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Lent Day 31 - Wednesday

Day 31


Today, I’ll finish reading the passage from my book Mary Worthy of All Praise, from the chapter about fasting.  I hope this has been helpful to you as we come to the home-stretch of the fast.

“Prayer must accompany fasting. These two experiences are like a pair of shoes, identical but different. Can you think yourself prepared to start your day when you only have one shoe on? One glove? If your car’s gas tank is full, but it has no oil? Fasting without prayer is the fulfilling of a rule that will not bring you any closer to the Lord. It's like lifting your hands without prayer, opening the Bible without reading, going to church only to drink coffee and eat donuts in the hall while the liturgy is celebrated in the church. The start is good, but the conclusion is not reached. Fasting is good, but without prayer it has little spiritual benefit.  “Food will not commend us to God,” St. Paul tells us, and neither will the absence of certain kinds of food.

Fasting is a negative action. It’s the only spiritual exercise that consists of not doing something. And so the devil whispers to you, “if you eat peanut butter and jelly for lunch rather than bologna, you’ll become a good person.” Yes. As with most lies, this is partly true. Fasting is a good thing. But will you encounter its essence without prayer? Without some vehicle for self-reflection? The essence of fasting only gains its full spiritual impact through the spiritual discipline of prayer.

And along with fasting and prayer, the fulfillment of self-reflection happens in the sacrament of repentance. The Prodigal Son used his realization of his sinfulness to prepare his speech of repentance, and then he made his way to the father. What would have happened if he had stopped at fasting and self-reflection, as he sat in the muddy field like one more unit of livestock? Nothing at all. Perhaps his bones would still sit there today, under layers and years of dirt and compost. But no. He stood and walked toward the father, with his plan for repentance in his mouth. And when the father came to embrace him, he did not return the embrace until he had expressed the depth of his sin.  The return needed to be spoken forth before the forgiveness could be complete.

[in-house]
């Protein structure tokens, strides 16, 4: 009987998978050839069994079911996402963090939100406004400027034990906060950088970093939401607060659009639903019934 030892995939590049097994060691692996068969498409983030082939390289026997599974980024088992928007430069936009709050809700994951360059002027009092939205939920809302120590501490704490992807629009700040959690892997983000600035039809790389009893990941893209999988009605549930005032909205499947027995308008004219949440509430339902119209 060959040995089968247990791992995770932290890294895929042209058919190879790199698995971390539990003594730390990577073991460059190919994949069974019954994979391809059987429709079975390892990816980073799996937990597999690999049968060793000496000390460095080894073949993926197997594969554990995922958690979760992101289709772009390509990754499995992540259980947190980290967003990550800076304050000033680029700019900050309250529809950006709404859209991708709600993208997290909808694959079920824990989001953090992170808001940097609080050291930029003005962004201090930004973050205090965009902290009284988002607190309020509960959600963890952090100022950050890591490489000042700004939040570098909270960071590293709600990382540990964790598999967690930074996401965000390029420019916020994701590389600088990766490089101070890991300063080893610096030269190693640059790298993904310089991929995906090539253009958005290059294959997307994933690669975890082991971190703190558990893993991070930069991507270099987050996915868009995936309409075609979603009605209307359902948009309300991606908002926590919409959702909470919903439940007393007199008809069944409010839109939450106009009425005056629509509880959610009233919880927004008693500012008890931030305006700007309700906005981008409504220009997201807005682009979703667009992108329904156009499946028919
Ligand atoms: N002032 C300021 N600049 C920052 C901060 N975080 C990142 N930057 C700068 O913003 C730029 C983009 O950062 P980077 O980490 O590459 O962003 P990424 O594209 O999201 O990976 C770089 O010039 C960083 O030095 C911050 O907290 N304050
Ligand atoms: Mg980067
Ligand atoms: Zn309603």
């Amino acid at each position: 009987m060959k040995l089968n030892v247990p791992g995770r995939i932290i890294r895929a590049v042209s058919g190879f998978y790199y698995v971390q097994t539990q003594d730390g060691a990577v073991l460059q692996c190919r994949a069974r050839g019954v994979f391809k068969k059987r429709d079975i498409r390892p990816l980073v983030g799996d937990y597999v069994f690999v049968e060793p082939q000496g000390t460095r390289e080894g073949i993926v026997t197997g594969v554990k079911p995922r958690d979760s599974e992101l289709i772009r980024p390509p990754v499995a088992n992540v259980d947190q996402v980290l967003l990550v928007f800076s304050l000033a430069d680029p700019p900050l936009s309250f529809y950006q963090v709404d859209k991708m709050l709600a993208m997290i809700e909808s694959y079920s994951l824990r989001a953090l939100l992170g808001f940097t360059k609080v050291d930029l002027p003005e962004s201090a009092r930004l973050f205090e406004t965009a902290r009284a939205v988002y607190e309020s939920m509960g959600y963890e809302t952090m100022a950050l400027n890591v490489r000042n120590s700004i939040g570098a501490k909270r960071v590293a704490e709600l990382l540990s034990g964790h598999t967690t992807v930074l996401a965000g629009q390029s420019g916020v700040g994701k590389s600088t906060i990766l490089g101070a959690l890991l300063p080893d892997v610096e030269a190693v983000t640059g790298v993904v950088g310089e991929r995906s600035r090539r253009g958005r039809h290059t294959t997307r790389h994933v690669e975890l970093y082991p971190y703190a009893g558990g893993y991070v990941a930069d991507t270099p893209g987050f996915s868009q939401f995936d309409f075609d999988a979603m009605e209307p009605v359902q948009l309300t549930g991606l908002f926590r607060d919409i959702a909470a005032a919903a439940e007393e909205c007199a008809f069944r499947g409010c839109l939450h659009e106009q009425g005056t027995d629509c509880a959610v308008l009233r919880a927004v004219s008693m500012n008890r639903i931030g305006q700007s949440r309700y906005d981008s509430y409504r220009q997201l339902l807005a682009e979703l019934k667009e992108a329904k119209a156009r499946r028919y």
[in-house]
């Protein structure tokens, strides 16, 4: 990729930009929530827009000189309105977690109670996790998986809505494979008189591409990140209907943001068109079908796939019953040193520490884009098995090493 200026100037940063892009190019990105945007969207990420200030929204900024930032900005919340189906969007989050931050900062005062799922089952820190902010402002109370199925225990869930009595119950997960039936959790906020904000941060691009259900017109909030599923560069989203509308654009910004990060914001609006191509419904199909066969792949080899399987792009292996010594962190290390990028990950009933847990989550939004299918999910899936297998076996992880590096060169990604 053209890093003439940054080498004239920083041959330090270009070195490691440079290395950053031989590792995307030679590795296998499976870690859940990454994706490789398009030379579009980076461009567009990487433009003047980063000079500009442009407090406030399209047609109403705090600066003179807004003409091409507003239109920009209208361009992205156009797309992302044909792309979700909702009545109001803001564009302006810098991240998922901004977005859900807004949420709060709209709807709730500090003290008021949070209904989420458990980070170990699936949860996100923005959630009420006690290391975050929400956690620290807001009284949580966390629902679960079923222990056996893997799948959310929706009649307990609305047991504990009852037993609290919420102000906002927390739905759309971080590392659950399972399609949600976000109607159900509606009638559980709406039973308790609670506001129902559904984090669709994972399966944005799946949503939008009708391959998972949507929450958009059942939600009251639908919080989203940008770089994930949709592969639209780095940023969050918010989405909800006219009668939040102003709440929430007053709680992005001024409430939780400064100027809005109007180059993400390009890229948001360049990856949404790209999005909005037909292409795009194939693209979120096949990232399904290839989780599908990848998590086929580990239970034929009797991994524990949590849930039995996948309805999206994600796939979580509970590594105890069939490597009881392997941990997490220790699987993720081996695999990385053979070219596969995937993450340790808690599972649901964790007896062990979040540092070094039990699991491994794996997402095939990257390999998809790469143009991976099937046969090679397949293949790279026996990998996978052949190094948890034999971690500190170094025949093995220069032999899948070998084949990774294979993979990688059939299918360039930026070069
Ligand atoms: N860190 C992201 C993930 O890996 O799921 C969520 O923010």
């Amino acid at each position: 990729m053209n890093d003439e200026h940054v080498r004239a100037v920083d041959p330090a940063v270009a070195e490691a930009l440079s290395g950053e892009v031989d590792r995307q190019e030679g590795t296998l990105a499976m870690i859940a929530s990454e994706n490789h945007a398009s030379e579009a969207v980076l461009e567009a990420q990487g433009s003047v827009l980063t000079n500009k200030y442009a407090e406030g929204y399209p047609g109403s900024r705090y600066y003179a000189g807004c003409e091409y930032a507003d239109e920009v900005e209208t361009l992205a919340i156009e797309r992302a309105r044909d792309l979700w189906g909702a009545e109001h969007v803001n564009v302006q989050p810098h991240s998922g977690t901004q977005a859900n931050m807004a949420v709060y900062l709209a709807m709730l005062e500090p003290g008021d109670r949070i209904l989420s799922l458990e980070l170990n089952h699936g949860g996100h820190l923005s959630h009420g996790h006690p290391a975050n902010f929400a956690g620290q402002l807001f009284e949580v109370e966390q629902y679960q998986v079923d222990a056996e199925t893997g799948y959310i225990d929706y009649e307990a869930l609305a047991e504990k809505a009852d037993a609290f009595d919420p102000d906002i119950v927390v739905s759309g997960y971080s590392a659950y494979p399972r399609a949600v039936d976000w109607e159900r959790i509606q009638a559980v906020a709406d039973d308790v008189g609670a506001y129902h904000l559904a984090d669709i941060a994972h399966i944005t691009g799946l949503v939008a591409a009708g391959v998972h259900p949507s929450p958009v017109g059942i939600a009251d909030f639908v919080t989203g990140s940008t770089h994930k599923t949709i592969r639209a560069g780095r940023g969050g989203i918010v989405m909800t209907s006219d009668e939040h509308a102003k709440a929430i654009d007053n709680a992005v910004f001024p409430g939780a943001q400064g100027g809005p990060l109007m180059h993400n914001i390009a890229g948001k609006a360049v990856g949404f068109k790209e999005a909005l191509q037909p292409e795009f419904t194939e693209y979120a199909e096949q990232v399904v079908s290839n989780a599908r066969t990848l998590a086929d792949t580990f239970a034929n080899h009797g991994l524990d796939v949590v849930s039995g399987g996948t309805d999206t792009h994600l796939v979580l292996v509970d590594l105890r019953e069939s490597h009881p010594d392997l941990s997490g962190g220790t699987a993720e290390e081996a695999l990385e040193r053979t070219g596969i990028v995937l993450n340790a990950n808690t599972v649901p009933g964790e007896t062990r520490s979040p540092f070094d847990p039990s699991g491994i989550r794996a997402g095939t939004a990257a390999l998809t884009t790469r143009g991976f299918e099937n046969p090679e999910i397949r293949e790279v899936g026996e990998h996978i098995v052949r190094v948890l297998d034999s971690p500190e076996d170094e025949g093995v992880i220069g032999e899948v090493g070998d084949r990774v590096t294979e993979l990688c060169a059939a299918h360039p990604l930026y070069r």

This is also the message of St. John the Baptist. What one word piece of advice did he leave as is legacy, his offering, his icon? “Repent!” What one word sermon did he give to Christians of all generations? “Repent!” The people who crossed the Jordan in first-century Palestine made a spiritual journey in order to hear St. John say one word to them. They traveled in groups, enjoying the chance to step out of their ordinary lives and do something special to feed their souls. The wilderness was dry and hot, and the disciples of the Forerunner sometimes had to help people who suffered exhaustion, or encourage those in the crowds to help one another.  They came to weep, to hear the saint say things that would prick their consciences and make them sensitive to sin.

 “Repent,” he said, and this means you. In the sacrament of confession, you sharpen your sensitivity to sin. Sometimes people say to their priest that they don’t believe they need to go to confession in order to be forgiven. They’re right! They need instead to go to confession in order to speak their sins, to feel the weight of sin, it’s ridiculous nature, it’s monotony, it’s determination to draw us away from our saving God. You go to confession in order to hear with your own ears some advice, to hear a human being pray that God would forgive you. Of course, God will forgive your sins when you cry to him alone in your bedroom. But your ability to detect the pernicious grip of sin in your life, it’s wiles and techniques, it’s strategy for defeating your every attempt to become a righteous person is sharpened by the advice of the one who hears your confession – either the priest of God who knows and loves you, and longs even to give his life that you might experience God's forgiving Grace, or the unresponsive pillow under your head, which sometimes offers a certain kind of rest, but speaks forth no hope at all.”


We have come to the 31st day of the fast, my companion on the journey.  God bless us and give us strength as we prepare our hearts to celebrate His resurrection.

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